But finally I figured out enough of a description that I could tell the building owner about it.  It reminded me somewhat of decay and putrefaction, but only part of the scent I associate with that.  I’m not sure if this metaphor will make sense to everyone reading it, but if scents were like sounds, it would be as if it had the “high-pitched” aspects of decay smell but not the “deeper” aspects.  Or the “lighter” tones without the “darker” ones.  Putrefaction was actually the first impression I had when I first smelled it, but it was so odd and complex and I went through so many theories in my head that I lost track of that for a while.

Anyway, my description was enough to pin it down for the owner.  He explained that there’s a potato chip factory down the hill from here, and periodically they clean out their ovens, burning out the rancid cooking oil that’s accumulated there over months.  The vapors hang around the neighborhood for a week or two thereafter.  So what I’d been smelling was actually the vaporous residue of burned rancid animal fats.  Lovely.

The reason I bring this up is that apparently the potato chip factory has just cleaned out its ovens again.  The stink started yesterday and is pretty strong right now.  It’s more bearable now that I know what it is and where it’s coming from.  But it’s still frustrating knowing there’s nothing I can do to make it go away; I just have to put up with it until it fades.  And there’s still the mystery of how it gets into my apartment in the first place, given that I’ve had the windows closed.   But it’s not like the building’s totally airtight, I guess.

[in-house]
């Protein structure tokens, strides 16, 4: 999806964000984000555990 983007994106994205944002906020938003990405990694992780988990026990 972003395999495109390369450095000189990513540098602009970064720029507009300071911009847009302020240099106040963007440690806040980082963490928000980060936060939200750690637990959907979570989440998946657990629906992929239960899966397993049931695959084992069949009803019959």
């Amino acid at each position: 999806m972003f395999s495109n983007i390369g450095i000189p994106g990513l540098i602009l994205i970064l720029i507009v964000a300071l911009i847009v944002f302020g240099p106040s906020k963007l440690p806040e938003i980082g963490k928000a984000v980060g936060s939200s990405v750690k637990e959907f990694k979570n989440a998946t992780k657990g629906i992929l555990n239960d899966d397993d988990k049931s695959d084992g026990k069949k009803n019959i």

Hmm.  Might a better title for this post have been “Fetor late than never?”  Mmm… naah.

Categories: Uncategorized
  1. Eli Berg-Maas
    March 26, 2012 at 11:17 am

    I went to college in Grand Forks, ND. The university there had a similar problem across the entire campus and I believe good parts of the town. It was a byproduct of the sugar beat processing plant they had along the north side of town. The prevailing winds blew the stench off in some basically empty direction but occasionally (and it was fairly rare, the weather tends to be consistent in North Dakota) it would make the whole area smell foul. I sometimes compared it to sulfur, but I believe it was some sort of alcohol. Nearly everyone knew about it though, so it didn’t create the same issues, and there was something of a feeling of solidarity about it whenever it happened.

    • March 26, 2012 at 11:37 am

      Actually, I think I was wrong in this post about what the bad smell was. I’ve since discovered that I’ve gotten the same smell on my clothes when I’ve been on vacation in various places. I’m pretty sure now it’s some kind of perfume used in detergents, possibly even just the smell of bleach, because I’ve determined it’s correlated with staying in a guest room next to the laundry room, with visiting the pool area in a hotel, and possibly with an occasion when I opened a box of detergent with bleach inside my apartment. I must just be hypersensitive to that particular smell. Which means I’m unlikely to be able to get away from it for good, ever.

      The counterargument, though, is that this never happened to me until I moved to my own apartment. So it’s unlikely to be bleach itself, unless my sense of smell has somehow changed. Maybe it’s some new ingredient that detergent and cleaning-solution makers have begun using in recent years.

      Or it could be that I’m dealing with two different bad smells that just affect me similarly, and I confuse them. They’re both so elusive and hard to describe that I could be getting them mixed up in my mind.